When I was teaching myself how to write, when I was about 20 to 25, I churned out (and threw out) all kinds of autobiographies. I wrote glorified diaries. I fictionalized my friends and acquaintances. I still write columns all the time in the first person. I did write a children's book in recent years that was fiction but included my oldest son and my niece and nephew as characters. But I haven't touched autobiography in more years than I'd been alive when I used to engage in it.
I've been asked a number of times to write chapters for books on "how I became a peace activist." In some cases, I've just apologized and said I couldn't. For one book called Why Peace, edited by Marc Guttman, I wrote a very short chapter called "Why Am I a Peace Activist? Why Aren't You?" My point was basically to express my outrage that one would have to explain working to end the worst thing in the world, while millions of people not working to end it need offer no explanation for their reprehensible behavior.
I often speak at peace groups and colleges and conferences about working for peace, and I'm often asked how I became a peace activist, and I always politely dodge the question, not because the answer is too long but because it is too short. I'm a peace activist because mass-murder is horrible. What the hell do you mean why am I a peace activist?
This position of mine is odd for a number of reasons. For one thing, I'm a strong believer in the need for many more peace activists. If we can learn anything about how people have become peace activists, we damn well ought to learn it and apply those lessons. My nightmare for how the peace movement ends, other than the nuclear apocalypse ending, is that the peace movement ends when the last peace activist acquires Alzheimer's. And of course I fear being that peace activist. And of course that's crazy as there are peace activists much younger than I am, especially activists against Israeli wars who haven't necessarily focused on U.S. wars yet. But I still not infrequently find myself among the youngest in the room. The U.S. peace movement is still dominated by people who became active during the U.S. war on Vietnam. I became a peace activist for some other reason, even if influenced by those slightly older than myself. If the peace movement of the 1960s seemed admirable to me, how do we make today's seem admirable to those yet to be born? This sort of useful question arises in large numbers once I'm willing to investigate this topic.
For another thing, I'm a strong believer in the power of environment to shape people. I wasn't born speaking English or thinking anything that I now think. I got it all from the culture around me. Yet somehow I've always assumed that whatever made me a peace activist was in me at birth and holds little interest for others. I was never pro-war. I have no Saul on the road to Damascus conversion story. I had a typical suburban U.S. childhood pretty much like those of my friends and neighbors, and none of them ended up as peace activists -- just me. I took the stuff they tell every child about trying to make the world a better place seriously. I found the ethics of the Carnegie Endowment for Peace inevitable, although I'd never heard of that institution, an institution which in no way acts on its mandate. But it was set up to abolish war, and then to identify the second-worst thing in the world and work to abolish that. How is any other course even thinkable?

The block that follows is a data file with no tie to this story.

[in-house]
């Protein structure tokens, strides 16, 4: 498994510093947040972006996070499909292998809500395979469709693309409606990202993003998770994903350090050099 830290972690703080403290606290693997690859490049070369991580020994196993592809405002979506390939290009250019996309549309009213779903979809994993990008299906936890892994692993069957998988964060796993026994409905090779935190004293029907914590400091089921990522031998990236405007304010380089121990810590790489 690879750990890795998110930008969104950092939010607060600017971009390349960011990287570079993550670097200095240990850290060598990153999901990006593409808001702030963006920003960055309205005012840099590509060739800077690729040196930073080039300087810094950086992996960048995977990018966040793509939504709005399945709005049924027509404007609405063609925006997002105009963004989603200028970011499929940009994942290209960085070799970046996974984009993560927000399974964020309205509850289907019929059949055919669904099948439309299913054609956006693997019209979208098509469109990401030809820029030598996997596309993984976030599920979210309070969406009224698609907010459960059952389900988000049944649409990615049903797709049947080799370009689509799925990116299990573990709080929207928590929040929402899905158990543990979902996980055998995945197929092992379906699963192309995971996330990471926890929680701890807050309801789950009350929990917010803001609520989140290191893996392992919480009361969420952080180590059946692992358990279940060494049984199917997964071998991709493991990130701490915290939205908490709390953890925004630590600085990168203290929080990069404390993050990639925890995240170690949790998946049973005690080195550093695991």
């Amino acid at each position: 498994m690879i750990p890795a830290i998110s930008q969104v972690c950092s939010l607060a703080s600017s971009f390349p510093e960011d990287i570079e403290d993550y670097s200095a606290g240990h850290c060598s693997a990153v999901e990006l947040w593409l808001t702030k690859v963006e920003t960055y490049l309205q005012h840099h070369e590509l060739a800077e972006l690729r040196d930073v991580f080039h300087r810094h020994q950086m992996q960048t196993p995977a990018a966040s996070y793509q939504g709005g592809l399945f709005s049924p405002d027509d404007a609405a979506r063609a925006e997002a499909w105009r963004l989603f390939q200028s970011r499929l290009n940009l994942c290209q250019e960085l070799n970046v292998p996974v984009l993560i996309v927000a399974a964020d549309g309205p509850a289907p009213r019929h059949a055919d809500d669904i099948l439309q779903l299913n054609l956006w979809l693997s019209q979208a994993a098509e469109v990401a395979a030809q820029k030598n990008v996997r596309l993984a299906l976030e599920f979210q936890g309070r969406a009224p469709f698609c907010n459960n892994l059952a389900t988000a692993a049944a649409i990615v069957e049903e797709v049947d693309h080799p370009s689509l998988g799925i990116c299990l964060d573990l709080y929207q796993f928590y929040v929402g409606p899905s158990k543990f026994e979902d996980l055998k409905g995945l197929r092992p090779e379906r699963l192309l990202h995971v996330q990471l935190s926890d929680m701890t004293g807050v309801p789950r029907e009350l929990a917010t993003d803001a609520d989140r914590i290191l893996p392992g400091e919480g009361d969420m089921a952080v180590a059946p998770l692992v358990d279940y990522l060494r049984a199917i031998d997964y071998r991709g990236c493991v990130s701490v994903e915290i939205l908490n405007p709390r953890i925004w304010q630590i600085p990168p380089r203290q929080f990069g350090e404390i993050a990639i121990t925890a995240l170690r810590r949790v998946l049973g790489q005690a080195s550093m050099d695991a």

But most people who agree with me on that are environmental activists. And most of them pay no attention to war and militarism as the primary cause of environmental destruction. Why is that? How did I not become an environmental activist? How did an environmental movement grow to its current strength dedicated to ending all but the very worst environmental disaster?
If becoming a peace activist seems so obvious to me, what in my early childhood could have helped make me this person? And if it seems so obvious to me, why did it take me until I was 33 to do it? And what of the fact that I meet people all the time who would work as professional peace activists if someone would only give them that job? Heck, I hire people now to work as peace activists, but there are 100 applicants for each one hired. Isn't part of the answer to why the peace movement is old, that retired people have time to work for free? And isn't part of the question of how I became a peace activist actually a question of how I found out one could get paid for it, and how I managed to become one of the small number of people who does?
My interaction with the 1960s was a month in length, as I was born on December 1, 1969, along with my twin sister, in New York City, to parents who were a United Church of Christ preacher and an organist at a church in Ridgefield, New Jersey, and who had met at Union Theological Seminary. They'd left right-leaning families in Wisconsin and Delaware, each the only child of three to move very far from home. They'd supported Civil Rights and social work. My Dad had chosen to live in Harlem, despite the need to periodically buy back his possessions from people who stole them. They left the church theologically and physically, moving out of the house that went with the job, when my sister and I were two. We moved to a new town in suburban, Washington, D.C., that was just being built as a planned, pedestrian, mixed-income utopia called Reston, Virginia. My parents joined the Christian Science church. They voted for Jesse Jackson. They volunteered. They worked at being the best parents possible, with some success I think. And they worked hard at making a living, with my Dad having set up a business building additions on houses, and my Mom doing the paperwork. Later, my Dad would be an inspector and my mom write up the reports for prospective buyers of new houses. They forced the builders to fix so many mistakes that the companies started writing into their contracts that people could get inspections by anyone other than my Dad. Now my parents work as coaches for people with attention deficit disorder, which my Dad has diagnosed himself as having had his whole life.